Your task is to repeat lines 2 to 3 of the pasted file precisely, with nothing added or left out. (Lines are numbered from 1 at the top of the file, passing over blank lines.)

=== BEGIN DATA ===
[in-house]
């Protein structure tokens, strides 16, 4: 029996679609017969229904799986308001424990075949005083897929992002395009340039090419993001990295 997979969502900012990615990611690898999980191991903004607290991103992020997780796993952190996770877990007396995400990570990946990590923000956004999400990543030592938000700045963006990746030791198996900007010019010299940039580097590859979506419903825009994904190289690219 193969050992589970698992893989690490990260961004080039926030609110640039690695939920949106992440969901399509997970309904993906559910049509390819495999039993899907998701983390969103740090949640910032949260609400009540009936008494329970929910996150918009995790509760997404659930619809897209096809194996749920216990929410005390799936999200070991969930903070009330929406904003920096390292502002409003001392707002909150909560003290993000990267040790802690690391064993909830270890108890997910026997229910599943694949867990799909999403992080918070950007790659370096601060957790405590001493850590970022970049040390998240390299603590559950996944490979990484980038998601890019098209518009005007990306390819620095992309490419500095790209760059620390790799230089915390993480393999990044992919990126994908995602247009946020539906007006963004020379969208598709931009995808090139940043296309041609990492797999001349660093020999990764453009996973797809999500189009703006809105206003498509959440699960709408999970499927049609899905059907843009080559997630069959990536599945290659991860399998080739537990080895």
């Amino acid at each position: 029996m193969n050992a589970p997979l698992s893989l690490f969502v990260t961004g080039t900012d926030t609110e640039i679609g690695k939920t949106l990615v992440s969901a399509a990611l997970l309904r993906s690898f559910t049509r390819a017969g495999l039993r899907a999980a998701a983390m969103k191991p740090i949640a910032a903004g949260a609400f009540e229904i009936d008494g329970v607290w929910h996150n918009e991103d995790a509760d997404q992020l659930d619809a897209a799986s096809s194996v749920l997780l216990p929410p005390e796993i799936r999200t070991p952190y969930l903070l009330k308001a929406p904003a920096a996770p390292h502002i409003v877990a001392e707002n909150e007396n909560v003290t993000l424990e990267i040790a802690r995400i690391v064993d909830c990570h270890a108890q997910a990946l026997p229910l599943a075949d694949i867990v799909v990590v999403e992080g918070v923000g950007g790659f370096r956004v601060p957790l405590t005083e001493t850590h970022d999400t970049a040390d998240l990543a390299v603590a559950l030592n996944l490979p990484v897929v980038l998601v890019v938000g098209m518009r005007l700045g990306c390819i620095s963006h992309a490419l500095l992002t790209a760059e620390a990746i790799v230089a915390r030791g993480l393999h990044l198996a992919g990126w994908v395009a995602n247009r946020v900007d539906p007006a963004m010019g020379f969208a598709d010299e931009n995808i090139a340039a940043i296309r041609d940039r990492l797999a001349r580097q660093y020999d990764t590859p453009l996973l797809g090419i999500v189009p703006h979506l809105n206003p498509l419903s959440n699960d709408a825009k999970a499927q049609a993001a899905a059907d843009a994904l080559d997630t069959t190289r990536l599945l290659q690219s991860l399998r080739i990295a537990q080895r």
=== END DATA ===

């Protein structure tokens, strides 16, 4: 029996679609017969229904799986308001424990075949005083897929992002395009340039090419993001990295 997979969502900012990615990611690898999980191991903004607290991103992020997780796993952190996770877990007396995400990570990946990590923000956004999400990543030592938000700045963006990746030791198996900007010019010299940039580097590859979506419903825009994904190289690219 193969050992589970698992893989690490990260961004080039926030609110640039690695939920949106992440969901399509997970309904993906559910049509390819495999039993899907998701983390969103740090949640910032949260609400009540009936008494329970929910996150918009995790509760997404659930619809897209096809194996749920216990929410005390799936999200070991969930903070009330929406904003920096390292502002409003001392707002909150909560003290993000990267040790802690690391064993909830270890108890997910026997229910599943694949867990799909999403992080918070950007790659370096601060957790405590001493850590970022970049040390998240390299603590559950996944490979990484980038998601890019098209518009005007990306390819620095992309490419500095790209760059620390790799230089915390993480393999990044992919990126994908995602247009946020539906007006963004020379969208598709931009995808090139940043296309041609990492797999001349660093020999990764453009996973797809999500189009703006809105206003498509959440699960709408999970499927049609899905059907843009080559997630069959990536599945290659991860399998080739537990080895």
């Amino acid at each position: 029996m193969n050992a589970p997979l698992s893989l690490f969502v990260t961004g080039t900012d926030t609110e640039i679609g690695k939920t949106l990615v992440s969901a399509a990611l997970l309904r993906s690898f559910t049509r390819a017969g495999l039993r899907a999980a998701a983390m969103k191991p740090i949640a910032a903004g949260a609400f009540e229904i009936d008494g329970v607290w929910h996150n918009e991103d995790a509760d997404q992020l659930d619809a897209a799986s096809s194996v749920l997780l216990p929410p005390e796993i799936r999200t070991p952190y969930l903070l009330k308001a929406p904003a920096a996770p390292h502002i409003v877990a001392e707002n909150e007396n909560v003290t993000l424990e990267i040790a802690r995400i690391v064993d909830c990570h270890a108890q997910a990946l026997p229910l599943a075949d694949i867990v799909v990590v999403e992080g918070v923000g950007g790659f370096r956004v601060p957790l405590t005083e001493t850590h970022d999400t970049a040390d998240l990543a390299v603590a559950l030592n996944l490979p990484v897929v980038l998601v890019v938000g098209m518009r005007l700045g990306c390819i620095s963006h992309a490419l500095l992002t790209a760059e620390a990746i790799v230089a915390r030791g993480l393999h990044l198996a992919g990126w994908v395009a995602n247009r946020v900007d539906p007006a963004m010019g020379f969208a598709d010299e931009n995808i090139a340039a940043i296309r041609d940039r990492l797999a001349r580097q660093y020999d990764t590859p453009l996973l797809g090419i999500v189009p703006h979506l809105n206003p498509l419903s959440n699960d709408a825009k999970a499927q049609a993001a899905a059907d843009a994904l080559d997630t069959t190289r990536l599945l290659q690219s991860l399998r080739i990295a537990q080895r």